How to Nail Your Elevator Pitch in 6 Steps
Quick: You have a potential investor's attention while he waits for his cab, or you meet someone at a dinner party who works for your dream employer. Convincing this person in less than 30 seconds that you have a brilliant, profitable idea or are the smart, capable person they need to help their company grow is a tall order. But we know you have it in you—once you follow these six simple steps, that is.
1. THINK ABOUT YOUR GOAL.
No matter how fabulous your elevator pitch, you're not going to be offered the investment or job opportunity on the spot, says Chris O’Leary, author of Elevator Pitch Essentials. “That’s not possible,” he says. “Instead, your goal is to just get a conversation started.” You want to make a connection, pass along a business card, and get them to agree to chat again about the next step.
2. FOCUS ON YOUR OPENING STATEMENT.
This is key, says Catherine MacDermott, professor of Business Communication at St. Edward’s University in Austin, Texas. If you're pitching yourself in a job interview, don’t bother introducing yourself with your title. Instead, try presenting your role in a light that really shows how you’re helping your company—and how you’d benefit theirs. "For example, instead of saying, 'Hi, I am Jane Smith, and I am a college tutor,' why not say something like, 'I'm Jane Smith and I help students succeed,'" MacDermott says.
3. SOLIDIFY YOUR CONNECTION.
James O’Rourke, professor of management at the University of Notre Dame, says you want to find common ground with the person you're pitching. When you introduce yourself, explain how you know them—is yours a family, university, or business connection?
4. MAKE CLEAR WHAT YOU'RE LOOKING FOR...
Once you give your descriptive introduction, “Then, make the transition into what’s next, what you’re looking for long-term," says O'Rourke. But your aspiration has to connect with your qualifications and the steps you're taking to get there, whether that be finishing up your master’s degree in science at night or seeking your MBA.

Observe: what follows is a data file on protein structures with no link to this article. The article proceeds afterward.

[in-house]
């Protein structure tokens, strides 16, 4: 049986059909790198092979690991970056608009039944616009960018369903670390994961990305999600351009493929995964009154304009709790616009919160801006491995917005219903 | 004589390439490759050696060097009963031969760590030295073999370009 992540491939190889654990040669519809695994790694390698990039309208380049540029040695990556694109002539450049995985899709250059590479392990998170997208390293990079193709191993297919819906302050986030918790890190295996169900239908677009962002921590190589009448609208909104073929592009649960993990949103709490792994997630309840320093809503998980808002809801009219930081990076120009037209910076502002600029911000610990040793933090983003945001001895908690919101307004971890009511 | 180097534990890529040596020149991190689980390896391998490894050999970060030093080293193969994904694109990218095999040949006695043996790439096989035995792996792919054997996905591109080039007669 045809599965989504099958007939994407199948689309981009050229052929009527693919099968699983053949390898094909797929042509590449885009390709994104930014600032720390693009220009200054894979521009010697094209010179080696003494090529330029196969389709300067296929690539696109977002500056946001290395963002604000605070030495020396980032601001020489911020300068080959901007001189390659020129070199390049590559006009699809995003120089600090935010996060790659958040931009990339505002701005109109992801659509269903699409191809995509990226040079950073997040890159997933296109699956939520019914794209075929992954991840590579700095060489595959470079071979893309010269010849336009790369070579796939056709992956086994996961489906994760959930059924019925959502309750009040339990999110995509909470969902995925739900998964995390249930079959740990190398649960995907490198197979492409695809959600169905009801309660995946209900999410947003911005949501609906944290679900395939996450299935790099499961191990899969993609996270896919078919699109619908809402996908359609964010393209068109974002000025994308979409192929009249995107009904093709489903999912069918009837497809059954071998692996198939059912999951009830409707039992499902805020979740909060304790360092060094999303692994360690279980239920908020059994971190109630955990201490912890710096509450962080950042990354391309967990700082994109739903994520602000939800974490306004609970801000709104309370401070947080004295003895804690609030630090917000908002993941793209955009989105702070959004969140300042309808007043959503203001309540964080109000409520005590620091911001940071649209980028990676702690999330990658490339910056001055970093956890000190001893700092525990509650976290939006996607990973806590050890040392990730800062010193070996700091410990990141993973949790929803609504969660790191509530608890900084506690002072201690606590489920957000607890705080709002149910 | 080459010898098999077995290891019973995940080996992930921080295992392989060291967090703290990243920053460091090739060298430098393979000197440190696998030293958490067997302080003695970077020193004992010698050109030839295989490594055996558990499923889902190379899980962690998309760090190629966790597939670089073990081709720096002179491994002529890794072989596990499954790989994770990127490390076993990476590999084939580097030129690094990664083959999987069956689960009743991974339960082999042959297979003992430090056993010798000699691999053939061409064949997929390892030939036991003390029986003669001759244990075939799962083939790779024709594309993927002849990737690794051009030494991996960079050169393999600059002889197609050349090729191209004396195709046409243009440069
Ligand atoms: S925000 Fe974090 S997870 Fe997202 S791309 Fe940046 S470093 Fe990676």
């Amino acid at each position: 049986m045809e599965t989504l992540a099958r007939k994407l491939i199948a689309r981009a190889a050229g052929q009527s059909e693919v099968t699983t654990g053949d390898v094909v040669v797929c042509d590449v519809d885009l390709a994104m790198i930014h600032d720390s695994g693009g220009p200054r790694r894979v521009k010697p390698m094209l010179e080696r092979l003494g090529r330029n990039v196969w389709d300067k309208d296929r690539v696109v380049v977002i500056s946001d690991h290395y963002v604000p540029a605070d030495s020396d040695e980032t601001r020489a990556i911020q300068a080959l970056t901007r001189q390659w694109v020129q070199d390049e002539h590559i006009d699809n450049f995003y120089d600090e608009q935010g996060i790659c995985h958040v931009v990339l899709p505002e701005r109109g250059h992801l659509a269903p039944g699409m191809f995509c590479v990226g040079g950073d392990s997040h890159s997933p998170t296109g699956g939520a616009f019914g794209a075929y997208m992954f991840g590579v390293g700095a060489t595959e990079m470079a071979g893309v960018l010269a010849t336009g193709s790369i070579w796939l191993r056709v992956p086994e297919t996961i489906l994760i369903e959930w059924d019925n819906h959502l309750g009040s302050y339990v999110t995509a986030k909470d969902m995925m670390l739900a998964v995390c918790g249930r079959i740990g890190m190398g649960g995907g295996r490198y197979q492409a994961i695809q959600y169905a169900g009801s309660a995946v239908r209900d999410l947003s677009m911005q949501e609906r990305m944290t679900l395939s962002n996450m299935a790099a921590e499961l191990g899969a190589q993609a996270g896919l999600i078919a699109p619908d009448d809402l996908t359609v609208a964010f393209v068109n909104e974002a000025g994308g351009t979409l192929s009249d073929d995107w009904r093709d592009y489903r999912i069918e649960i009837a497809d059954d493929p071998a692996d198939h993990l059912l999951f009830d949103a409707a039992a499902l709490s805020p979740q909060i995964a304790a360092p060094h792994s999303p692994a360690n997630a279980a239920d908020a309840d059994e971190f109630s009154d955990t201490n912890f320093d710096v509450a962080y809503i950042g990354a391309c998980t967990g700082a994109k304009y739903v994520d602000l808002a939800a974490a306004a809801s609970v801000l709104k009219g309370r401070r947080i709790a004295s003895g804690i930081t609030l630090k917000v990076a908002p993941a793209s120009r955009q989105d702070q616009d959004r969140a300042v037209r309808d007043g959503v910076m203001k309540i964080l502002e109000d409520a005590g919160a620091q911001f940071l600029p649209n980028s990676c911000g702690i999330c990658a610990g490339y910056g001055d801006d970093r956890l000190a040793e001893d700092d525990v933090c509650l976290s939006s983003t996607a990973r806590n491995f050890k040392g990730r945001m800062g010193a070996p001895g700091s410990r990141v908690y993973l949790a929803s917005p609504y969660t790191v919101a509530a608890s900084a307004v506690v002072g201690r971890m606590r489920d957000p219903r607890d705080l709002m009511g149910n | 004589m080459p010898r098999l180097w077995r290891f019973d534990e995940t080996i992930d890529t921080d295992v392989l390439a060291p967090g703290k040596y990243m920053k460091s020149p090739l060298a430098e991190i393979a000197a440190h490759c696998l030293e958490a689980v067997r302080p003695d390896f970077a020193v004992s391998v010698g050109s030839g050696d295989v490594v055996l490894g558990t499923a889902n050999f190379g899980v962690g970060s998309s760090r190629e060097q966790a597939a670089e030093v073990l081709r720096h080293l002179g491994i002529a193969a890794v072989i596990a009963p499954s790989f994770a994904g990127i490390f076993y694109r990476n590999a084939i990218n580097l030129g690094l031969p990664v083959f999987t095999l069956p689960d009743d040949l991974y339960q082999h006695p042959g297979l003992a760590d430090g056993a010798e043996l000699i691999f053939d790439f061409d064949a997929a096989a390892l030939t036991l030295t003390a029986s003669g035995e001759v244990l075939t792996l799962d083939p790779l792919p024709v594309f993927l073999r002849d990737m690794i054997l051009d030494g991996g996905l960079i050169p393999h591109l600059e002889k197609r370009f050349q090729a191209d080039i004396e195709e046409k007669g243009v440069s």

5. ... AND WHAT YOU NEED FROM THEM.
The best you can get from this first conversation is an agreement to continue the conversation—either with this person or someone more appropriate. So before you part ways, ask if you can get another, longer meeting on the calendar or if they can put you in touch with someone else. O'Rourke suggests saying something like, "I'm looking to make the next step, seeking contact in the world of [finance, education, publishing—whatever it is], and I’m hoping you might help me head in this direction."
6. LEAVE YOUR BUSINESS CARD.
If they decline to help, ask if you can simply leave your business card. Which, by the way, you should have handy. You never know when you’ll be making your next elevator pitch, so it should be in your suit pocket, purse, or another container that's readily available, O’Rourke says.